About 6 months ago, the video We Are StFX was posted, generating positive conversation about the inclusivity and diversity of StFX as a school and a community. But, as one student pointed out to me, almost all of the people in that video are white.
When I first moved to Canada from small town Tennessee, I was looking forward to a Canadian college experience, filled with diversity and new ideas, and people from all walks of life. I was ready to meet other kids who, to some extent, shared my life experiences. Imagine my surprise when I got to campus and found the same racial diversity that I encountered in high school.
The question that I ask myself then is- did I mess up, and mislead myself into thinking that StFX was a diverse place, or is the school less white than I think it is, and I’m just naively missing the non-european culture here in Antigonish? But, as I spoke to students and faculty in the offices of Aboriginal Students, and Office of Students of African Descent, I learned I’m not the only “brown person” on campus who feels this way.
Terena Frances refers to students who come to her, saying that “I’m the only person who’s not white in my class!”, and two Education students both agree that the universities where they did their undergraduate degrees were both more diverse than StFX.
According to Martha Gaudet, Director of Internationalization, StFX is “not a diverse campus- we know that.” And, as noted by Religious Studies professor Ronald Charles, he is one of only 5 Black Professors on campus- and there’s only one Aboriginal professor.
Sure, there’s no exact record of how many racial minorities are on campus, because StFX doesn’t take a record of those numbers. The Registrar only has a count of Black and Aboriginal students- a very conditional list. “If [students] don’t self-identify, then they don’t get on my list,” Michael Fisher, Advisor to students of African Descent, tells The Xaverian. Students have to specifically opt-in to be noted by the school as a minority, so it’s impossible to get a hard number on how many people of color we have on campus.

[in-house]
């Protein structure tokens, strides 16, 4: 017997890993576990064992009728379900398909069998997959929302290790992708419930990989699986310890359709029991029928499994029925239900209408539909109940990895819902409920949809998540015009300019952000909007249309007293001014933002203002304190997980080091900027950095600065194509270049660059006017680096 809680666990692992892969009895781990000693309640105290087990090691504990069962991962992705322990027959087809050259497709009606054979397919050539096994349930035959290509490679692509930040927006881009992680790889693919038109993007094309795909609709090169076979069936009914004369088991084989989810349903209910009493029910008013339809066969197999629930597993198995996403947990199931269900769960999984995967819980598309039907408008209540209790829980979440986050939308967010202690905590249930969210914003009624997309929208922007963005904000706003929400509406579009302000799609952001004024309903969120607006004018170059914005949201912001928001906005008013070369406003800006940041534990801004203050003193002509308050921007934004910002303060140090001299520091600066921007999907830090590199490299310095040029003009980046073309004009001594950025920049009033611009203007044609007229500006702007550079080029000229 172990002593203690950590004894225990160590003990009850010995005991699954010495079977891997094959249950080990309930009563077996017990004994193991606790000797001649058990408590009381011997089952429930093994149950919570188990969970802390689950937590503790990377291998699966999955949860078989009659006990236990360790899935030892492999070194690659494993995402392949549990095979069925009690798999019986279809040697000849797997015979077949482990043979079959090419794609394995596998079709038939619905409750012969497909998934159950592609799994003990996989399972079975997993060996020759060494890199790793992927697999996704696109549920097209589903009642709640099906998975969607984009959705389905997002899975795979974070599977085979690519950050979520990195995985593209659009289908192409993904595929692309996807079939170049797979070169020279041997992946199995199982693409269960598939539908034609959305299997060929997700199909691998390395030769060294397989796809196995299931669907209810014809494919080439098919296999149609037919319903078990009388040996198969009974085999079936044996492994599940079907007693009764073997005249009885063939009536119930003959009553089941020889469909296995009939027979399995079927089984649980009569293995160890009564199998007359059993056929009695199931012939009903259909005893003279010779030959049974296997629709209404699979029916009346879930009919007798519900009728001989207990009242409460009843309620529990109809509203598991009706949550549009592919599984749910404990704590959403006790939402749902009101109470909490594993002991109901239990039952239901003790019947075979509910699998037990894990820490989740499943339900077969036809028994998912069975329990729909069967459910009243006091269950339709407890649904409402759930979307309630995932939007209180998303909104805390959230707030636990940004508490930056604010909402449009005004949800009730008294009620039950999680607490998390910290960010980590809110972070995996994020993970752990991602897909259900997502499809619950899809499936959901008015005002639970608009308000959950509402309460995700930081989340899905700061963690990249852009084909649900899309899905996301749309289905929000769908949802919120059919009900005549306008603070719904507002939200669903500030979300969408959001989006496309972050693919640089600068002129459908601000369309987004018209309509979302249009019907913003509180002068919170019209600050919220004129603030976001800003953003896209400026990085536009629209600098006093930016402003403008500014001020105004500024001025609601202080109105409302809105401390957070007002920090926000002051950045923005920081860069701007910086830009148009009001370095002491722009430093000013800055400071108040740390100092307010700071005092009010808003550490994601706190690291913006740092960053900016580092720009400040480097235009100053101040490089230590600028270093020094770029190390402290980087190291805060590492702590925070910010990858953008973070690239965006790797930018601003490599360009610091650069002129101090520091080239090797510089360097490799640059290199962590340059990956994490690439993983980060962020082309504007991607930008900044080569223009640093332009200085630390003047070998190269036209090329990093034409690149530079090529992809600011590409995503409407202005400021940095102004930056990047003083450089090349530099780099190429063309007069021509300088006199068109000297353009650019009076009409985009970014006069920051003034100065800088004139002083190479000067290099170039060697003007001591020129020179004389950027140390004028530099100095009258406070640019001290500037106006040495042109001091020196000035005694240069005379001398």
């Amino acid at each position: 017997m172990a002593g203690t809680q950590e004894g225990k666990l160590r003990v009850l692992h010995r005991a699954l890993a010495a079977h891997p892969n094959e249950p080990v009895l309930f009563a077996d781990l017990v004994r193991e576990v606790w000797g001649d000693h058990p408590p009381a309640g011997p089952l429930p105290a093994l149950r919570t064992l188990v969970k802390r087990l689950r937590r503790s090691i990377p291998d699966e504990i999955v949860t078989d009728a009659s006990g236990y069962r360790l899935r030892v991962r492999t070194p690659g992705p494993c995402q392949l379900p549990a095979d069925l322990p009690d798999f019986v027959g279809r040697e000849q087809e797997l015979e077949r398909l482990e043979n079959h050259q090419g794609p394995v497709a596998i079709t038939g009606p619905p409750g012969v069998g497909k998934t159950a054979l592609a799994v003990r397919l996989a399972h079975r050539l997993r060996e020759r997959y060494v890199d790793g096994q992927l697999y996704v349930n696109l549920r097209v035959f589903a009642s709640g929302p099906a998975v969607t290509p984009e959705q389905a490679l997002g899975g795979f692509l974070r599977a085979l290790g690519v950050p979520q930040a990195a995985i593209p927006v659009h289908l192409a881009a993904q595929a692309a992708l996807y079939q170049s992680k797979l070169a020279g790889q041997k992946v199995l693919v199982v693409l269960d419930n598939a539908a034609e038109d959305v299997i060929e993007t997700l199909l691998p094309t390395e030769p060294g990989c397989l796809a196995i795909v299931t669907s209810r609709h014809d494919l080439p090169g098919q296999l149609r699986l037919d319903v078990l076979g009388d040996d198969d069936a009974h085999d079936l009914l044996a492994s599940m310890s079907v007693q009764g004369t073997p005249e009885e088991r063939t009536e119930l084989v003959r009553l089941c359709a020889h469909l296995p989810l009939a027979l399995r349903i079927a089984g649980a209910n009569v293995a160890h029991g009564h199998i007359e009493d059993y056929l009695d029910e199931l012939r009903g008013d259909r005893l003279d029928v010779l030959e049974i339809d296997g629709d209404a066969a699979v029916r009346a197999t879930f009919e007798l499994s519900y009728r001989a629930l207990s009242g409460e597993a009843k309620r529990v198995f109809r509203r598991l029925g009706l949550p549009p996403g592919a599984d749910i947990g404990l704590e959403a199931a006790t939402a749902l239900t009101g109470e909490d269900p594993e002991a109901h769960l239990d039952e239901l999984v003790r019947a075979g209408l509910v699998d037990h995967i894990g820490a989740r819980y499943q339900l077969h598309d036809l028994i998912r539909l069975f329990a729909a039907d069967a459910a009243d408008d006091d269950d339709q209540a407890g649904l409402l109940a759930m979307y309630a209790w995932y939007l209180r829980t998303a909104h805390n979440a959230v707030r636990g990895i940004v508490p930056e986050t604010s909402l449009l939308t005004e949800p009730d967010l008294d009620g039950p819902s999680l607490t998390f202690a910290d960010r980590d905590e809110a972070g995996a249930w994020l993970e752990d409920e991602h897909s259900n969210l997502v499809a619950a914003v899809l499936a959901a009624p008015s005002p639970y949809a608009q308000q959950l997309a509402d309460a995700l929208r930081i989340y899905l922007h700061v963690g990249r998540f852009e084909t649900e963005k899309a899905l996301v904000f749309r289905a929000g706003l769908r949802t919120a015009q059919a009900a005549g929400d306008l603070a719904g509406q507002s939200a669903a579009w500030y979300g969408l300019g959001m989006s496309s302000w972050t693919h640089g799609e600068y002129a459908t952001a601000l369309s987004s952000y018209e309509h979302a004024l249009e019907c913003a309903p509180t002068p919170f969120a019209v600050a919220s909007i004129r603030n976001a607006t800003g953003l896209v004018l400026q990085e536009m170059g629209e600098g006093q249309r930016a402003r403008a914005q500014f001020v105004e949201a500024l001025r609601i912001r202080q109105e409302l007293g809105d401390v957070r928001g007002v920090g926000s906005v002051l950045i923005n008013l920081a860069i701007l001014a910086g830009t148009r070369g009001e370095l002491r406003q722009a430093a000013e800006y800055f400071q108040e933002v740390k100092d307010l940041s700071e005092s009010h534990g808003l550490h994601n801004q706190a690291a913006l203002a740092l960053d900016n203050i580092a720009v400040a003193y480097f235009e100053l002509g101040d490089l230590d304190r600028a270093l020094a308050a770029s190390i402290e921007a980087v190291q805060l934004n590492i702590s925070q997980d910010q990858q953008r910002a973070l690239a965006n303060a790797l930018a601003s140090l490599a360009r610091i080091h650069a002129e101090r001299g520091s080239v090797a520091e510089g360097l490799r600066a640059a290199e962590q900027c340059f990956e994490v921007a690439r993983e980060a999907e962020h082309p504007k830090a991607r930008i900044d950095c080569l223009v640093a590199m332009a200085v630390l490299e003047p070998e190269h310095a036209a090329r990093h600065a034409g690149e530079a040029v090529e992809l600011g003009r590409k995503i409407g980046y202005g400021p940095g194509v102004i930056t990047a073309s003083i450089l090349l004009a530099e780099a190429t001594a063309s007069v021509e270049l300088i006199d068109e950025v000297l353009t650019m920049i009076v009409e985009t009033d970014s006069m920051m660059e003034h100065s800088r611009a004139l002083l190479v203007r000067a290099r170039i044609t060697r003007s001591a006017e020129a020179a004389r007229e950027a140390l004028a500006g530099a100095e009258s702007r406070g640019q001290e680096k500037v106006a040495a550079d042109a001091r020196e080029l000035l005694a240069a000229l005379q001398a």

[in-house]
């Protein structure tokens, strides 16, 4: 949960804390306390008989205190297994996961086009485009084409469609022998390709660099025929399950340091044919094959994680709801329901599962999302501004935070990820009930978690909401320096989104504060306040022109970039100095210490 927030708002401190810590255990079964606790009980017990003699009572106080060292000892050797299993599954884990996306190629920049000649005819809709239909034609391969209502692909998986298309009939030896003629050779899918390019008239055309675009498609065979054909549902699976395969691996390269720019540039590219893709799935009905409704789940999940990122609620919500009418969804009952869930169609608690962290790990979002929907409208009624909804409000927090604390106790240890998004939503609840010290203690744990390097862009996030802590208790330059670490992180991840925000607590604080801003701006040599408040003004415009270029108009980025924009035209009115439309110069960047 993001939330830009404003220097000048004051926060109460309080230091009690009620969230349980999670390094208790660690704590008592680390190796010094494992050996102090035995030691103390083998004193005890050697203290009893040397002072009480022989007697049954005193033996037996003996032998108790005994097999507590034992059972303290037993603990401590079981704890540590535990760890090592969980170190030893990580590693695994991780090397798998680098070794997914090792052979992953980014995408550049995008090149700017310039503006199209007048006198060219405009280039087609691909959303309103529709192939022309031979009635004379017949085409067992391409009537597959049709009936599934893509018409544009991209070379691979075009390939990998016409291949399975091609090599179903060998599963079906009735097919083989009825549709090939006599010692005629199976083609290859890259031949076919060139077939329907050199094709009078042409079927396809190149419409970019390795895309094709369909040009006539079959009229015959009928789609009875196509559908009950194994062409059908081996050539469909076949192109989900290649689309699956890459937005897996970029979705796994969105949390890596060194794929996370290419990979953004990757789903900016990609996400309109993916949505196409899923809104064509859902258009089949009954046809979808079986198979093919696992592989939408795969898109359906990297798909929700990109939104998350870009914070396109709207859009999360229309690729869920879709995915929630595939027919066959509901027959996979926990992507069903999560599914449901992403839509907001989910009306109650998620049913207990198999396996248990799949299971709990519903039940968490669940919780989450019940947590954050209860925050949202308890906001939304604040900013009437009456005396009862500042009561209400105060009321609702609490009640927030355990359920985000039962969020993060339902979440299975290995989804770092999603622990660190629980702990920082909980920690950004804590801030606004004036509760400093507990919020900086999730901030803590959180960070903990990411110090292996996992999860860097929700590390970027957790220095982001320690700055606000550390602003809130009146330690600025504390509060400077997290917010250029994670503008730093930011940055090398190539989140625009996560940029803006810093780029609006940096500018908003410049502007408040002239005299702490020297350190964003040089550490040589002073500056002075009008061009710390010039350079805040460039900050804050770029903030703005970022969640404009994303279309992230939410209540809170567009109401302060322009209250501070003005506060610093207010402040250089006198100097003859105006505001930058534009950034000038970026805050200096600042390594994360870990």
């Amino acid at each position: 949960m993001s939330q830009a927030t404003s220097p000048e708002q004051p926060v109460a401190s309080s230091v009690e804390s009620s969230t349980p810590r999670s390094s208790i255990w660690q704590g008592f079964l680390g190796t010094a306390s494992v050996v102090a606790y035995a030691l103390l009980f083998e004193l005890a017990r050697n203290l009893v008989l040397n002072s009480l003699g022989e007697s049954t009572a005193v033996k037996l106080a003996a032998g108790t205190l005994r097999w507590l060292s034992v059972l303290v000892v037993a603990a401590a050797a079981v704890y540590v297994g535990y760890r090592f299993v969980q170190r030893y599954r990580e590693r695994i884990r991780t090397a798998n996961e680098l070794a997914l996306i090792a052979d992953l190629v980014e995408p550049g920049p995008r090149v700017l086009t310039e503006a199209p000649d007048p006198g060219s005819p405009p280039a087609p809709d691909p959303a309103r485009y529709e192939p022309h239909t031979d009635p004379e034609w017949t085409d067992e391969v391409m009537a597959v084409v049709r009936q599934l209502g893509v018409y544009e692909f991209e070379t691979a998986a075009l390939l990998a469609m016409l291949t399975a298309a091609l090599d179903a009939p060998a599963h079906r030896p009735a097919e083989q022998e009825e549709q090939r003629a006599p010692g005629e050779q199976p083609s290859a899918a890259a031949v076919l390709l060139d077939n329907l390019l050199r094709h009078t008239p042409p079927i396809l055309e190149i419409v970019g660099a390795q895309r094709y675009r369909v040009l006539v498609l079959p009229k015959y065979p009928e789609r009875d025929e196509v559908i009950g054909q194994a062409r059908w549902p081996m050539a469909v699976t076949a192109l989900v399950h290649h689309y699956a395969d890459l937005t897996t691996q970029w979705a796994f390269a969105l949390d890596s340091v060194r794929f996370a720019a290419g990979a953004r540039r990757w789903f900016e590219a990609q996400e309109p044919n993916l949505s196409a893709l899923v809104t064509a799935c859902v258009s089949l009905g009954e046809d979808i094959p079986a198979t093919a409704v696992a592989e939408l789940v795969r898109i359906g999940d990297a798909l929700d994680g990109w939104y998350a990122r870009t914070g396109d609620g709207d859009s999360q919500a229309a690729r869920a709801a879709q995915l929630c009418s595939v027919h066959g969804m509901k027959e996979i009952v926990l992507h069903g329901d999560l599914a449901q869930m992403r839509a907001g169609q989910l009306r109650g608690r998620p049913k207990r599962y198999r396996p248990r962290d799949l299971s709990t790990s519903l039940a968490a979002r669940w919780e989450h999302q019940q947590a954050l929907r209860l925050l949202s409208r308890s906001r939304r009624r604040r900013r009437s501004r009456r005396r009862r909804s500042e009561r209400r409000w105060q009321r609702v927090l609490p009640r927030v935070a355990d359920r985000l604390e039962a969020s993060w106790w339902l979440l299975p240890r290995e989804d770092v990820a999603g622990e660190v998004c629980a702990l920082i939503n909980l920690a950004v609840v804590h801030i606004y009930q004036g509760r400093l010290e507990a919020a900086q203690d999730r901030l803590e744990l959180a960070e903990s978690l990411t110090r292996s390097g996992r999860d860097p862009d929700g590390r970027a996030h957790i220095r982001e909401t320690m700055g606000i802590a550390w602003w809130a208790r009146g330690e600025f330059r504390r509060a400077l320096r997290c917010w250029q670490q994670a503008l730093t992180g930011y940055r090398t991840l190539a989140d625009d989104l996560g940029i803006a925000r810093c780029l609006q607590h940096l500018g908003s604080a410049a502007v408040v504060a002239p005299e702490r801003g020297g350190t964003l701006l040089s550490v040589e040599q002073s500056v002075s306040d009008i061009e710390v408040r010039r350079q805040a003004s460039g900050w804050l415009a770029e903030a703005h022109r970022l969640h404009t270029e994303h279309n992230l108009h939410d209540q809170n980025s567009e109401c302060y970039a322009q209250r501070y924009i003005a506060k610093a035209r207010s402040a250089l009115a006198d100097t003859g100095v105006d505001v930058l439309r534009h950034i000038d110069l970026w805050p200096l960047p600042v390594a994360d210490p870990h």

Of course, just because we don’t have a large number of minorities, doesn’t mean that StFX isn’t inclusive of us, right? We’re still a part of the big X family.
Not so much. As one fourth year notes: “StFX works for people who are connected” to the area. It’s hard to fit in as a black kid from Toronto when you’re surrounded by kids whose families have been going to StFX since the 1910’s, and when the school fails to have visible minorities in the Faculty, Students Union, or in the Staff, it makes us feel a little bit outside.
“We’re on the outskirts- that’s not diversity,” notes an Education student. Another 3rd year says she feels that “If a few black people sit together in a class, they [white people] feel intimidated.”
Every student of color I spoke to agree on one thing- they don’t always feel included here, and the rare times that they do, it’s always based on something else. “They treat you different in Athletics- they want you to be aggressive there,” a 3rd year male student tells me, moments after he claims that “white people seem scared” of him.
When asked if she felt if X was a more inclusive community than her notably racially divided home, a 3rd year student told me. “It’s just like any other white community.” A far cry from the inclusivity we want to have at X, and a far cry from true diversity.